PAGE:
Submitted by admin on April 22, 2009 - 22:43
The first Baptist Church in New Zealand was formed at Nelson in May 1851. The ship Comet brought the Rev. Decimus Dolamore, a Baptist minister from Bedale, Yorkshire, who was seeking service in the colonies. The Church began under his leadership with 15 foundation members. A grant of land was obtained from the Provincial Government and a building was erected. Services were also begun in outlying parts. Rev. D. Dolamore continued to serve the denomination in Nelson and elsewhere for almost 40 years.
In Auckland, the Wellesley Street Church dates from 1855, its location being shifted later to Upper Queen Street where the Auckland Baptist Tabernacle was erected. In Dunedin, the Hanover Street Church was formed in 1863. Baptist work in Canterbury dates also from the early 1860s but the Church passed through many difficulties until the arrival of the Rev. Charles Dallaston in 1877. Under his guidance the present Church centre in Oxford Terrace, Christchurch, was obtained and Baptist activity throughout Canterbury was widely extended. A Canterbury Baptist Association was formed to foster weaker churches and the Canterbury Baptist periodical was launched. This was the forerunner of The New Zealand Baptist which, under its present editor, the Rev. N. R. Wood, is the official organ of the Baptist Churches. The Wellington Church began in 1878, its members worshipping in the Vivian Street Church until 1941, when more central buildings were acquired in Boulcott Street.
From these centres the work of extension progressed steadily and by 1880 there were 1,600 church members throughout New Zealand. Though in principle Baptist Church policy is independent, it was soon realised that a close association was necessary. As a result, the Baptist Union of New Zealand was established in 1882 with 25 churches in initial membership. Fifteen ministers were serving these churches. Membership has now (1964) grown to 16,362, with an additional 23,389 under pastoral care in Sunday school and Bible classes. Churches have increased to 141, while 123 ministers and 7 deaconesses are in direct service of the denomination. The definitive body of the Baptist Union is the annual Assembly at which all churches are represented in proportion to their membership. An elected council assumes responsibility between Assemblies. A president is appointed annually, the office usually alternating between a layman and a minister.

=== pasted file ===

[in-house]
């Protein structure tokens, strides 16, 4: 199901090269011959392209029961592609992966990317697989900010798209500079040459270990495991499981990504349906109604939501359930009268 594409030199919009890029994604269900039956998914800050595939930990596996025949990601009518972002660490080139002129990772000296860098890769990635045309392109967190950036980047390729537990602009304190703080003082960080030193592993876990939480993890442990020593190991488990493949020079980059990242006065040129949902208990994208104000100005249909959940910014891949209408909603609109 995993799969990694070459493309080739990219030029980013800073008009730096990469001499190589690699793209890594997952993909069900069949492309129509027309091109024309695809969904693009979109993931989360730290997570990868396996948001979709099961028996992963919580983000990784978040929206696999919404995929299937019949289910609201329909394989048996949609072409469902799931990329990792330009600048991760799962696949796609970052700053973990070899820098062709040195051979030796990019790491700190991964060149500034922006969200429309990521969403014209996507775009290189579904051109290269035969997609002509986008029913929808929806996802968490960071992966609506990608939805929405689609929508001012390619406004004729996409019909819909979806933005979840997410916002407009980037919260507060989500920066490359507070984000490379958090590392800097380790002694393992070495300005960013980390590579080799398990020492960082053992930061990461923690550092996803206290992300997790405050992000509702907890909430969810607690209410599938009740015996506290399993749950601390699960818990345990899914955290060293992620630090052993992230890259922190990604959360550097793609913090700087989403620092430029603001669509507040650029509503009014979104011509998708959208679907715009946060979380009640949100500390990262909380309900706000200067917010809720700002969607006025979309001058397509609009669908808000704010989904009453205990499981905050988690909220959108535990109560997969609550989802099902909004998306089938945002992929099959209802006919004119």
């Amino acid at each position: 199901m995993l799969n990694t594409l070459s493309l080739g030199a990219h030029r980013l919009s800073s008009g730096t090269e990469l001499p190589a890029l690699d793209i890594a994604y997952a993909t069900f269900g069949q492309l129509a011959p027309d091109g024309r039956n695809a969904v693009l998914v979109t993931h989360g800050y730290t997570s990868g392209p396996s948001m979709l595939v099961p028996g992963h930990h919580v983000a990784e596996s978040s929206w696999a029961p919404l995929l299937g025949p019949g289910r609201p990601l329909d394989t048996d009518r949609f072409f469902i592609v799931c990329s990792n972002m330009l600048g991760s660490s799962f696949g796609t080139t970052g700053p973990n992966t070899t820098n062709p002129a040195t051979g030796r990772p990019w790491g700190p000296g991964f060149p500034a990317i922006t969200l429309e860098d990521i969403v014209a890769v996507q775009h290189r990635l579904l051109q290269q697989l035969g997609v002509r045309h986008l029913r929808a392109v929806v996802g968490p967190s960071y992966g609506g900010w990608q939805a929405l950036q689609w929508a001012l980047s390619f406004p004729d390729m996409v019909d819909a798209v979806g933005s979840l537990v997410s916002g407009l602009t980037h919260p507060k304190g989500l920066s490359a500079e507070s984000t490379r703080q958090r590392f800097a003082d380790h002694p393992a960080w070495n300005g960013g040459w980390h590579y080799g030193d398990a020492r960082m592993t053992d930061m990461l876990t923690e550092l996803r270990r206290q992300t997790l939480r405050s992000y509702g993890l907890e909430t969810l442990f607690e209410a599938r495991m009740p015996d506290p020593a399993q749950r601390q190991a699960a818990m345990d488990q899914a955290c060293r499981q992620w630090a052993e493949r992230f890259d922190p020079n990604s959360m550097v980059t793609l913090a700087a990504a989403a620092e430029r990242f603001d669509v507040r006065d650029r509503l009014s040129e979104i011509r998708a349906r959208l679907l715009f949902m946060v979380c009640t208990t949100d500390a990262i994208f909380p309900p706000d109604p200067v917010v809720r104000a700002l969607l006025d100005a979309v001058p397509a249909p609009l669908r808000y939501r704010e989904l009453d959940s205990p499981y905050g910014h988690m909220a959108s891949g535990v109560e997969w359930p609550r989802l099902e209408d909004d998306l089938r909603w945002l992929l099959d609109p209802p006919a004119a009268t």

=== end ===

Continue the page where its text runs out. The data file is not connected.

District associations were formed in the four main centres, and two others have since been added–South Auckland; and Central Districts, which is centred on Palmerston North. Church extension into strategic areas has become a specialised task, much of which is directed by a central committee. Its success has owed a great deal to the vision of its chairmen, notably Messrs J. R. Carey, Ernest Nees, and H. W. Milner, of Wellington. Baptist churches have always stressed the evangelistic appeal, an early landmark in this work being the appointment by the Baptist Union of the Rev. Thomas Spurgeon, minister of the Auckland Tabernacle from 1881 to 1889 and son of the famous London preacher, C. H. Spurgeon. From 1932 to 1934 the Rev. Joseph Carlisle undertook tent missions; in 1955–56 the Rev. Ivor Powell, from Wales, was Baptist evangelist, followed in 1959–60 by the Rev. F. H. Carter. Present evangelists are the Revs. G. Clifford Reay and Roland Hart.